Produced, directed by Gabe Weisert. Screenplay, John Reichmuth, James Reichmuth, Weisert, William Birdthistle. Fishing With Gandhi” is yet another shaggy, improv-based Amerindie road comedy — albeit one worth stifling that automatic groan over. Slight but often very funny, pic doesn’t let the absence of substance (or much plot) get in the way of its refreshing eccentricity. Fringe theatrical slots are possible for a feature that’s a sharp calling card for all concerned.
Having just left the Seattle wedding of his widowed mother to the brother of her late husband, understandably somber twentysomething Danno (Dan Klein) has skipped the bus in favor of hitchhiking back home to San Francisco. He’s wound up in a truck driven — when it doesn’t overheat, as it very often does — by two yokel twins, Gil (John Reichmuth) and Roy (James Reichmuth).
Brain damage (hereditary or pratfall-caused) seems to run in their family, explaining the nonstop drool of nonsense that tumbles out of their slack jaws.
While Danno slowly moves from struck-mute incredulousness to a certain awed appreciation for his inbred companions during various bucolic road stops, his S.F. flatmates sink neck-deep in urban neurosis. Disheveled Stephen (Gabe Weisert) seems to live on the permanent panic-attack edge, a state not helped by Giles’ (William Birdthistle) pretentious bitchiness.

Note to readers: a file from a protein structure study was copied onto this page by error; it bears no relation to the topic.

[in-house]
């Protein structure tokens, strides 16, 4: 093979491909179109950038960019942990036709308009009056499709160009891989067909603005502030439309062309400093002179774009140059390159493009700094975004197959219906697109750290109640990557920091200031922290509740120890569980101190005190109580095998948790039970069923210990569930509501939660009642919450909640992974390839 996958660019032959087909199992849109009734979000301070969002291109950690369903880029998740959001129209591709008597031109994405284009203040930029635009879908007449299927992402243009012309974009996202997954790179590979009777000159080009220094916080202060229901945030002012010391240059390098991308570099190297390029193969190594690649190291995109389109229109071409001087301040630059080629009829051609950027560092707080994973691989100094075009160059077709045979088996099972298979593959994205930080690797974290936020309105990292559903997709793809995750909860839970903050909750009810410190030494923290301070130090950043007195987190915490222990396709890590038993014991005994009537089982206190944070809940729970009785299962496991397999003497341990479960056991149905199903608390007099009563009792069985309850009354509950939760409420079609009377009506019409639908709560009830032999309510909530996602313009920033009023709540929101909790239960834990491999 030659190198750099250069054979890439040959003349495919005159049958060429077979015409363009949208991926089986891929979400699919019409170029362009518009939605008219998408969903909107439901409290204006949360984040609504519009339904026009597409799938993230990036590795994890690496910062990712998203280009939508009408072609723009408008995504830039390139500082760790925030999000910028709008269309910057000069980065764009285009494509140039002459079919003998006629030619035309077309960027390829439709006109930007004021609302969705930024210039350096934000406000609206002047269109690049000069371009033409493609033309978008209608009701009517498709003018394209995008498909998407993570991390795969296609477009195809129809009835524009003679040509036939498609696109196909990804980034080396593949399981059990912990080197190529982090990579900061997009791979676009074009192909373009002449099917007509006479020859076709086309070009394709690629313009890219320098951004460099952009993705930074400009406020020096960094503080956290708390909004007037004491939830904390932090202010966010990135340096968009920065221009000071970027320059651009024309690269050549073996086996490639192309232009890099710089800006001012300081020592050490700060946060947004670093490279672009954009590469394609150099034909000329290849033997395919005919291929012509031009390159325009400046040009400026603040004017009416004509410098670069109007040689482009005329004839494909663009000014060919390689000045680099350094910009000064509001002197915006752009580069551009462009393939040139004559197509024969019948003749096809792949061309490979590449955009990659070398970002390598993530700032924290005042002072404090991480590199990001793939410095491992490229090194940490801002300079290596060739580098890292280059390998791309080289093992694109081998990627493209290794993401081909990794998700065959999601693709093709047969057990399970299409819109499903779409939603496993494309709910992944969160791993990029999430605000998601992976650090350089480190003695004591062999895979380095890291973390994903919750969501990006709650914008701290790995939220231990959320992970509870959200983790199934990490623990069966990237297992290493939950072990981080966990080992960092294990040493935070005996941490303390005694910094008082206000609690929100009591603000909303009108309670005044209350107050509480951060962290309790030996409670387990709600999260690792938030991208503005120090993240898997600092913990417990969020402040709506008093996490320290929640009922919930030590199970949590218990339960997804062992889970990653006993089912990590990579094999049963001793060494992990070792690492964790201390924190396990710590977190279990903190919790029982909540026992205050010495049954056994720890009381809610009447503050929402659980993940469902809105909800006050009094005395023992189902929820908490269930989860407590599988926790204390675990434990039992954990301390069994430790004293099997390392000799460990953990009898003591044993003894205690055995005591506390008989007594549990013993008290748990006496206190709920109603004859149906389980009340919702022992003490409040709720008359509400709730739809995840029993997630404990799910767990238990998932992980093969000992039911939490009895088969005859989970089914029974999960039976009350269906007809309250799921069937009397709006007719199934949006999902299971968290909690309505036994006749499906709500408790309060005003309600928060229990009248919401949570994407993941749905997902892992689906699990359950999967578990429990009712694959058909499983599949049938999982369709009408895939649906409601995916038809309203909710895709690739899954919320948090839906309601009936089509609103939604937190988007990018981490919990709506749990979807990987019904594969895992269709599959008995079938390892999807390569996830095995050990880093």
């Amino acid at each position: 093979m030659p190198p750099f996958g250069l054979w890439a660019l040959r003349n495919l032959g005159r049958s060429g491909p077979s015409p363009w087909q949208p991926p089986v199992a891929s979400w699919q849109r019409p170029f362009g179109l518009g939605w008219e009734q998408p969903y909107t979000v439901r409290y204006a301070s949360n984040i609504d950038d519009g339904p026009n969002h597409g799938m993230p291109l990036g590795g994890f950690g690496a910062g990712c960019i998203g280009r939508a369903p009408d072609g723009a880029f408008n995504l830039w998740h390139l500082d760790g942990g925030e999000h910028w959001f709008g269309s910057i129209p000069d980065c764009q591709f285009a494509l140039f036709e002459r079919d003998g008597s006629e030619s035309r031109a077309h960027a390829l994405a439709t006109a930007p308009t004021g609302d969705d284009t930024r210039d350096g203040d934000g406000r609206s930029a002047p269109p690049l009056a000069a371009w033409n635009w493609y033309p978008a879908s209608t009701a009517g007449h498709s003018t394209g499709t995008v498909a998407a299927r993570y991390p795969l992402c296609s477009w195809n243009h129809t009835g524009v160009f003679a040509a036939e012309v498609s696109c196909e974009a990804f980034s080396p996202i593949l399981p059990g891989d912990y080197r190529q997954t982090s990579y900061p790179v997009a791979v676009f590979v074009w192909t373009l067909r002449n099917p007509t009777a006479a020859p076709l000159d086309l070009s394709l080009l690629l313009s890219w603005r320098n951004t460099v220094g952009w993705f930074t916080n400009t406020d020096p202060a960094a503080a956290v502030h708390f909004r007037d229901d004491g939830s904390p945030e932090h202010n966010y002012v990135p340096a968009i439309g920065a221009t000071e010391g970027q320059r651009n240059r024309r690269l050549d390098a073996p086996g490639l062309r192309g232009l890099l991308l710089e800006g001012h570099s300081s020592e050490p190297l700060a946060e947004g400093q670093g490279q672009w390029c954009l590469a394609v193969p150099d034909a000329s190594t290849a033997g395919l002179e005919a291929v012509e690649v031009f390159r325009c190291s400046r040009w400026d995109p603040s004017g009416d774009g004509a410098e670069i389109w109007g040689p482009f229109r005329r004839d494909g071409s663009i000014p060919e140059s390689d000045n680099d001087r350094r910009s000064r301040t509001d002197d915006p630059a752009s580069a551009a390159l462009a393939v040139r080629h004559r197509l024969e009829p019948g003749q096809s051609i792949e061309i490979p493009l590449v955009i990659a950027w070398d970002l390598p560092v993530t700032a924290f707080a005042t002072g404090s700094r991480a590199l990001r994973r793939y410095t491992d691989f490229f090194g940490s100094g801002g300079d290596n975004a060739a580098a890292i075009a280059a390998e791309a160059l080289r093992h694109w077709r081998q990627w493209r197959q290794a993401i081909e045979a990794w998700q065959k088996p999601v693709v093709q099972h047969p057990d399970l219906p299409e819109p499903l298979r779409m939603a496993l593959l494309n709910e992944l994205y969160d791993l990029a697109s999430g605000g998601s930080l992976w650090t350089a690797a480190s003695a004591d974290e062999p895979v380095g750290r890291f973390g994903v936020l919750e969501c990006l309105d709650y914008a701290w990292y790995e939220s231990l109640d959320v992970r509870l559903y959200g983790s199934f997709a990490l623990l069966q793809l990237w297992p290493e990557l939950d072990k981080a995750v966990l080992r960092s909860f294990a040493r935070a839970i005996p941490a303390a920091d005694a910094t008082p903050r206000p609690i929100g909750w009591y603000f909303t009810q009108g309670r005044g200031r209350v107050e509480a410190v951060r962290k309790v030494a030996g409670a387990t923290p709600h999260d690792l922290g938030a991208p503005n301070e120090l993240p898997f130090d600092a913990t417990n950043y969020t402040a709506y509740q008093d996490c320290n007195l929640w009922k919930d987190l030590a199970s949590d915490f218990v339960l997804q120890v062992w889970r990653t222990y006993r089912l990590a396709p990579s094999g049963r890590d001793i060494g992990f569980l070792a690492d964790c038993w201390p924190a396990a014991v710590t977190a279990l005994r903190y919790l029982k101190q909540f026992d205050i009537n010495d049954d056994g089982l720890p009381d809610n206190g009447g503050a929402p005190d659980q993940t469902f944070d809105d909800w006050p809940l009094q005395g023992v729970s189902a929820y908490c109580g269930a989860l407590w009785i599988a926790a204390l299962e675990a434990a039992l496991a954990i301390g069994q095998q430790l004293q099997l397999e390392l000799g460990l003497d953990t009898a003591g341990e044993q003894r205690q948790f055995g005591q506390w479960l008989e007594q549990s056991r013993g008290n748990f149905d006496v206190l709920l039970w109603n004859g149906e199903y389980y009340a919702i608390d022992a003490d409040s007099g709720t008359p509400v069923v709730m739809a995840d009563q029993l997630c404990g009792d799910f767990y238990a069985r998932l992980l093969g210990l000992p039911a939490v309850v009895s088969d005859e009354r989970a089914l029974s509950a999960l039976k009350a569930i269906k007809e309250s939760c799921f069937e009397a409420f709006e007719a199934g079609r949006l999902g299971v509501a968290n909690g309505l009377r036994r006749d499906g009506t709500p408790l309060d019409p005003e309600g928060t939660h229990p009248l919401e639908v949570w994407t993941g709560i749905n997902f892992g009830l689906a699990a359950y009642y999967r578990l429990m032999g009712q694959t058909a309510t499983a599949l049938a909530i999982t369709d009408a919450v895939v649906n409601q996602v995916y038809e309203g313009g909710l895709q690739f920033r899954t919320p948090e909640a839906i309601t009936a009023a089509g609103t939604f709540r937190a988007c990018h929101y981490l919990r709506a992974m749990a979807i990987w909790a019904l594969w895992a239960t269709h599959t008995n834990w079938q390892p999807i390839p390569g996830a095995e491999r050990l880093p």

Expecting Danno’s return this night, Stephen and Giles plan a homecoming potluck. But the only guests they invite — reluctantly — are very-tightly-wound Bronte (Christina Milano), who’s given to scarifying remarks like “I’m fine! I’m hovering above the pain right now!”; and jockish Chris (Dan Hunt), whose aggressive friendliness hides insecurity and a mean right hook.
Recalling such indie-comedy prototypes as “Stranger Than Paradise” and “Slacker,” “Fishing” floats more on off-the-cuff attitude than clever situations , punch lines or narrative structure. But the perfectly tuned,deadpan performances and scene rhythms suggest a sureness of purpose far from the characters’ cluelessness. While brief flashbacks go for broader effects, most often pic accrues hilarity just from the going-nowhere, saying-nothing-in-particular weirdness of its protags. Actual twins and co-scenarists (along with Weisert and Birdthistle) John and James Reichmuth are especially inspired as the backwoods Tweedledee & Tweedledum.
The feature makes a virtue out of its slim budget, cannily intercutting between static (but attractively lensed) shots; set decoration and costume design for the S.F. characters deftly ridicule thrift shop hipster aesthetics.